It depends. If you want to evaluate the company’s ability to meet short-term obligations, you calculate working capital as the difference between total current assets and current liabilities. Current assets include cash and cash equivalents. If you want to compute the intrinsic value of a company and are calculating the FCFF, you should exclude all non-operational items. This also applies to the working capital variation. Thus, excess cash should not be included.
That’s the gist of it.
Want a more comprehensive guide on the components of working capital? And if is cash included in working capital calculation? Keep reading.
What Is Net Working Capital
Working Capital (WC), also known as Net Working Capital (NWC) is the capital required in the short term to run a business.
It is the difference between:
- Current assets, such as cash, inventory, and accounts receivable.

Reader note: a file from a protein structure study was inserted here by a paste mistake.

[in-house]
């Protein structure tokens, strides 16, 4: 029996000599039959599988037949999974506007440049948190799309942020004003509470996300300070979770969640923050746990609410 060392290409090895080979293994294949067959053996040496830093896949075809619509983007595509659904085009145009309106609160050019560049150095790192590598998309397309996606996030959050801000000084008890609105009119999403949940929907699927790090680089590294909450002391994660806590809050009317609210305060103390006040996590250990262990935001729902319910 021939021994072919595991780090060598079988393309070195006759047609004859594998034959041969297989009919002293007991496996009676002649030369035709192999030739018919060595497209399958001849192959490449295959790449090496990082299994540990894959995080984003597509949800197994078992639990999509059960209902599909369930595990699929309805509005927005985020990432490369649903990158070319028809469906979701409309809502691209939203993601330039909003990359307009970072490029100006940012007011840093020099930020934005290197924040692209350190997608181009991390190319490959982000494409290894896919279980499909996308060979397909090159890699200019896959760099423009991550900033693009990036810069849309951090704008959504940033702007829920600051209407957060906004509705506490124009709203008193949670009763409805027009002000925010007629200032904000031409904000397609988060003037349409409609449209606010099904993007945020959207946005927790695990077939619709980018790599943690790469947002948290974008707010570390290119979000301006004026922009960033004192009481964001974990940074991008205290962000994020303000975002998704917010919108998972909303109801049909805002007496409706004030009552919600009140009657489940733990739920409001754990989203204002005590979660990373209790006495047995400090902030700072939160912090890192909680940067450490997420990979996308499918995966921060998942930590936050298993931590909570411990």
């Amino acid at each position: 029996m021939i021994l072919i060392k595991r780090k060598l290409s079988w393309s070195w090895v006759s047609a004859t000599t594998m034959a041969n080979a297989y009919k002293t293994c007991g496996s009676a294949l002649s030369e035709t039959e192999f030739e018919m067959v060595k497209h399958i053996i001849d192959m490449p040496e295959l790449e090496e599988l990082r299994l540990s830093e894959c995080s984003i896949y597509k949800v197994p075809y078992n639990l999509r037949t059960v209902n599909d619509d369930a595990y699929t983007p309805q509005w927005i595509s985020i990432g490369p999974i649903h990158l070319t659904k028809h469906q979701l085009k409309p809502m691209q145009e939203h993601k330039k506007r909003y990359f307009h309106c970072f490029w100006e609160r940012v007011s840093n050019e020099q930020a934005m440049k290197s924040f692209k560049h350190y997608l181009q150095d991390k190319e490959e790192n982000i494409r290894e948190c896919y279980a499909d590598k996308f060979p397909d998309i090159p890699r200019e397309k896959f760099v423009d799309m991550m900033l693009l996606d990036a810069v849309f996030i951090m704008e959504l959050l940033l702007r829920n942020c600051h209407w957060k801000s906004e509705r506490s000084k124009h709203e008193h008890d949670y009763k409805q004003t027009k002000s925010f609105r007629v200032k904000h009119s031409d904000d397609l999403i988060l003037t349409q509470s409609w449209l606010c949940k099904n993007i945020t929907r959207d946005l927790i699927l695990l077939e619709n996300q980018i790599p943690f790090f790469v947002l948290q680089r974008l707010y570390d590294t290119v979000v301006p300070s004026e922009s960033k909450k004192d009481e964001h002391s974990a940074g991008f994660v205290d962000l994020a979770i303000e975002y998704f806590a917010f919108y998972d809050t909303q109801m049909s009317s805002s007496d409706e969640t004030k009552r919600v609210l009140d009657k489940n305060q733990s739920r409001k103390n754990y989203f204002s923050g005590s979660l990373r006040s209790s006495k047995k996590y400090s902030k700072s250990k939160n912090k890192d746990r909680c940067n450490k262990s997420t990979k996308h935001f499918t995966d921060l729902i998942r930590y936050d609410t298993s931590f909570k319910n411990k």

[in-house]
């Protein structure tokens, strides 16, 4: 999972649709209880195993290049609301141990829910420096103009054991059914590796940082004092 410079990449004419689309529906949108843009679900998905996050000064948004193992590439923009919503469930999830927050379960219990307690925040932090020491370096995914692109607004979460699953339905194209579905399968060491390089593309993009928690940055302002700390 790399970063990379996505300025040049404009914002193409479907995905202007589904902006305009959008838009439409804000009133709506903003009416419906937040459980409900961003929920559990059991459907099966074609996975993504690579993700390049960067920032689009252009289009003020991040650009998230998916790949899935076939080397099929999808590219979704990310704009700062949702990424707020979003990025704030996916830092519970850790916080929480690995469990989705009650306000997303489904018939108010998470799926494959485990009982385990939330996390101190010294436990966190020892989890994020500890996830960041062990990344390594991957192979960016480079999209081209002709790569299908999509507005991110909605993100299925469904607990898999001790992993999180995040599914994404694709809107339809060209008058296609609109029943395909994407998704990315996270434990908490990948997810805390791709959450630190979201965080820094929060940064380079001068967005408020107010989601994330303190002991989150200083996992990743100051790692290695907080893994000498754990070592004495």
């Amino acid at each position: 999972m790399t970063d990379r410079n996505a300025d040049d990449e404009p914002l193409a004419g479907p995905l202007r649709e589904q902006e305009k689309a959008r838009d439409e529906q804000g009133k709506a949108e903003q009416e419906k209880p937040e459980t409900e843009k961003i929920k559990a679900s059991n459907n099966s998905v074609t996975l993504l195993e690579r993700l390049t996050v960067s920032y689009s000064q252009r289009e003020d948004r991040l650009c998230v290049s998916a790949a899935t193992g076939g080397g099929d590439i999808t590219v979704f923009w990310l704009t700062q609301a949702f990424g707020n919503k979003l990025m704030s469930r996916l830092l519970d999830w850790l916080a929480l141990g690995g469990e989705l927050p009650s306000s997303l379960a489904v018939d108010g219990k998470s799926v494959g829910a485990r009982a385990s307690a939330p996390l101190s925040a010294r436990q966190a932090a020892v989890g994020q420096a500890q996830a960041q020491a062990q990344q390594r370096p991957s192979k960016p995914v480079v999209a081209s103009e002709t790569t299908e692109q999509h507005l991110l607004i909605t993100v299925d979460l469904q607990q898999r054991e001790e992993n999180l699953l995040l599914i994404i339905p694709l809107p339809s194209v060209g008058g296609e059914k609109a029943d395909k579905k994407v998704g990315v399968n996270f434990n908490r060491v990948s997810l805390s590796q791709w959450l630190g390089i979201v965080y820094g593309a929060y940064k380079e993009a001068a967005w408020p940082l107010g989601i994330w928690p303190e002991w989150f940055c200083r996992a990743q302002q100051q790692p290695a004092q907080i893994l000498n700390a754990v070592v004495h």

- Current liabilities, such as accounts payable, short-term debt, and taxes payable.
Analysts use this difference as a measurement of the short-term liquidity and health of a business. You can also calculate the Working Capital Ratio = Current Assets / Current Liabilities.
Working capital is always changing.
By the time its financial statements come out, the working capital position of a company has likely already changed—at least from an accounting perspective.
But from a financial perspective, a business is a renewable never-ending cycle of purchases, production, storage, and sales.
Thus, these items are permanently on the balance sheet.
Every day existing clients are paying past sales, new sales are made, and new credit is given to clients.
For instance, if a company gives its clients 1 month to pay their invoices, whenever you look at the balance sheet what will you find under accounts receivable? A month’s worth of sales the company is yet to collect payment for.
The same applies to inventory and accounts payable.